It’s a record of real results, not intangible goals or wishful thinking. And those results bring all sorts of positive feelings and energy because you’ve achieved something and you want to keep achieving something. You’ll find yourself riding that motivational wave of positivity to get stuff done the next day and the next and the next.

And if you fall off your board? That’s okay, just catch that next wave.

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What do you think? Would a "Done" list make you more productive, or is it an affront to hard-working, organized writers everywhere?

The Writer Will Take Your Questions Now (#85) -- Most Memorable Fan Moment

What's your most fond memory of meeting a fan?

This one is easy only because it happened yesterday. Prior to that, I would have been sorting through all sorts of great memories of meeting fans and trying to prioritize them.

What happened yesterday is this: A guy came up to my table at Con Nooga, and waited patiently while I was talking to some other folks who were buying a book. He wasn't looking over the books and other merchandise, so my first thought was that he was a podcaster or someone with the convention. I said hello and gave him the "Please feel free to take a look at the books" line, and he continued waiting, not looking over the books. Well, when the couple left, I said hello again and he reached out his hand.

I'm paraphrasing here only because I've slept and the exact words have fallen out of my brain during the night.

"I just want to shake you hand and tell you thank you," he said.

"For what?" I ask, waiting for the other shoe to drop.

"A few years ago, at this con, I stopped by and asked you for some advice on doing a comic, and you were the first guy to actually help me out and talk with me about it. And today, my friend and I are doing a web comic and we're actually set up on the next aisle with our print book and other merchandise featuring the characters. So I just wanted to say thank you because you were really helpful and you're one of the reasons we're here as creators today."

Needless to say, I was both humbled and beaming at the same moment.

Saturday, February 18, 2012

[Link] Wise Words from Beau Smith

by Beau Smith

"What can you do to make sure your career doesn't fade away? First and foremost as a creator, you have to always…ALWAYS produce the best work you can and produce it on time. That, along with networking, marketing yourself and honing the actual craft of writing/drawing comic books will put you where you need to be to maybe overcome some of the hurdles I've talked about in this edition of Busted Knuckles. If it doesn't, then you'll always know YOU did YOUR best and you won't serve yourself sour grapes, you'll fill your plate with dignity instead."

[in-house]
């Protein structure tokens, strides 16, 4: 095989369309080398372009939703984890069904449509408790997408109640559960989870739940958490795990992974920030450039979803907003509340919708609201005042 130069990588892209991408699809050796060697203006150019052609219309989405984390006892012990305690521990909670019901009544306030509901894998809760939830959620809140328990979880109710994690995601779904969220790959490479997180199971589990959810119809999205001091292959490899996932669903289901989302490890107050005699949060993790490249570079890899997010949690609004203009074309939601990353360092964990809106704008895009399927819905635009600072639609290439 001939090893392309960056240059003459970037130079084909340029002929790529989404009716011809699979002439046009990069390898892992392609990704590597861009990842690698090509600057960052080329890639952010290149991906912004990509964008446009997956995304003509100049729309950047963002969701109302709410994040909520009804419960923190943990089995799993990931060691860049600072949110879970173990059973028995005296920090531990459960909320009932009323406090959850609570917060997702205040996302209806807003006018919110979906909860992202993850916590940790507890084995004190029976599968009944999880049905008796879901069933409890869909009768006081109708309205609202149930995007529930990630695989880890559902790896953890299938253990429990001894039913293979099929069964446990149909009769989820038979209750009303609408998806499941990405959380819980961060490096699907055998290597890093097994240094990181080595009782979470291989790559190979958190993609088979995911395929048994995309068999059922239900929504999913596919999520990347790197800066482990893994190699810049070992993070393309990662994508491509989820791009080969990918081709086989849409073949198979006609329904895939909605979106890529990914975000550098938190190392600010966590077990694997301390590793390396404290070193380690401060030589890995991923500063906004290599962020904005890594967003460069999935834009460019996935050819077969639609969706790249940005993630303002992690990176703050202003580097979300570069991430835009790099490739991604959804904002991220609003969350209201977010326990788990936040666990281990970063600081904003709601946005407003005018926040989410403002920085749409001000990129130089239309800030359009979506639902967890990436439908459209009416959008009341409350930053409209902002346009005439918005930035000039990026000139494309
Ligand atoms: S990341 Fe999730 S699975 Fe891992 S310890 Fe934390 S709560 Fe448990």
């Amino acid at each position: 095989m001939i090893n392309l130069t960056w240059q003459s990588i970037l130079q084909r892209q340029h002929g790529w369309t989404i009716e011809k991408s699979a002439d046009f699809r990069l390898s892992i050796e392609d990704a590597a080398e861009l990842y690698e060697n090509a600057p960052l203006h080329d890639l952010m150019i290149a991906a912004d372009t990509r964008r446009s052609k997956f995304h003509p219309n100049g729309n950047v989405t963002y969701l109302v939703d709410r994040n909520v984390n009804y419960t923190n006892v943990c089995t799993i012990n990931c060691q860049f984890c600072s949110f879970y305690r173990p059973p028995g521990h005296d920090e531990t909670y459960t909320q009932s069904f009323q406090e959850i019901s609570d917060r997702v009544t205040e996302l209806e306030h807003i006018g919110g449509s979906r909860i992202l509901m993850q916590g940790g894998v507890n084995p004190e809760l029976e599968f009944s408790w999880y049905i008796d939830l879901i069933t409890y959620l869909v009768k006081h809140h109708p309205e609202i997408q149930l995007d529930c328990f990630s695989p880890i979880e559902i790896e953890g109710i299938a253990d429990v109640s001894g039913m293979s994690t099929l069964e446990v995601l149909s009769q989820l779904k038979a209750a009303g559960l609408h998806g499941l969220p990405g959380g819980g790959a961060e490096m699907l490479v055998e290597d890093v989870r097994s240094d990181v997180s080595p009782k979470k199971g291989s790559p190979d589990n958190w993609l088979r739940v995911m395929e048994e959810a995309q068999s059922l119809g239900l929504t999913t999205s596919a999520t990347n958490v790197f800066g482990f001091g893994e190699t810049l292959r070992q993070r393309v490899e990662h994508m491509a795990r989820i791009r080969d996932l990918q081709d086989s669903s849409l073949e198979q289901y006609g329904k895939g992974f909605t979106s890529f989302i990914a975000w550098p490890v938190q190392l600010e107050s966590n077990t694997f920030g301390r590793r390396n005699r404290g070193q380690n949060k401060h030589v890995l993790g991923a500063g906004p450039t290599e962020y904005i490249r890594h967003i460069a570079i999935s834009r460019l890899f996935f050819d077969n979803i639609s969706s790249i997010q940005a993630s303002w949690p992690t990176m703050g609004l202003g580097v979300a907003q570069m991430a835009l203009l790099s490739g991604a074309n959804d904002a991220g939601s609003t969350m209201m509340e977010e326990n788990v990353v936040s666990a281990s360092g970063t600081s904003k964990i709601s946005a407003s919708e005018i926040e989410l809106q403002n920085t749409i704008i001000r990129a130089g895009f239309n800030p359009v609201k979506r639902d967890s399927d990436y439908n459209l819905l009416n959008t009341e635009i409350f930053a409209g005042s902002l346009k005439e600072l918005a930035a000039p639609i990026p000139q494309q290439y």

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The Writer Will Take Your Questions Now (#84) -- Heroes and Tragedy

Why did you choose the quote "Show me a hero and I will write you a tragedy" by F. Scott Fitzgerald for your book Show Me A Hero? Isn't that kind of depressing?

I don't think of it as depressing at all. I see it as a natural outcome of anyone's choice to sacrifice himself or herself for the good of others. And to clarify, it's only seen as a tragedy by those outside the choice itself. To the one who chooses, the experience is not one of tragedy but of triumph.

I also believe that, as humans, we tend not to learn much from moments of pleasure, but more from times of pain. And that's weird, I know, because if you know me personally, you'd know I'm a very optimistic person.

Go figure.

Friday, February 17, 2012

RIP John Severin

Longtime comics artist John Severin, whose career spanned nearly 80 years, died Sunday, Feb. 12, in Denver, Colorado. He was 90.

According to Mark Evanier, Severin, who was born in Jersey City, N.J., began drawing early in life and had work published when he was 10. His attendance at the High School of Music and Art in New York led to friendships with such creators as Harvey Kurtzman, Will Elder, Al Jaffee, and Al Feldstein. The five would go on to work at E.C. Comics, where Severin, with an attention to detail admired by editor, writer, and artist Kurtzman, concentrated on such war titles as Two-Fisted Tales and Frontline Combat. Severin’s work also appeared in the first issue of Mad and, later, he was a star at Mad competitor, Cracked.

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See you at Con Nooga this weekend!

Just a reminder to look for me and say hello if you attend Con Nooga this weekend. You can find me either at my table hawking books and signing like a madman or sharing my stories at any of the following panels:

Authors and Editors Meet and Greet
Location: Finley Lecture Hall (Finley Lecture Hall)
Day & Time:  7:00 PM Friday - 8:00 PM Friday

Steampunk: What is it and latest in genre
Location: American Car (American Car)
Day & Time: 10:00 PM Friday - 11:00 PM Friday

Writing Hooks! Opening Lines to Hook Readers
Location: Crystal Room (Crystal Room)
Day & Time: 10:00 AM Saturday - 11:00 AM Saturday

Discussion Panel: The Writing Life - what it takes
Location: Crystal Room (Crystal Room)
Day & Time:  1:00 PM Saturday - 2:00 PM Saturday

The delight is in the details.  Adding imagery
Location: Crystal Room (Crystal Room)
Day & Time: 11:00 AM Sunday - Noon Sunday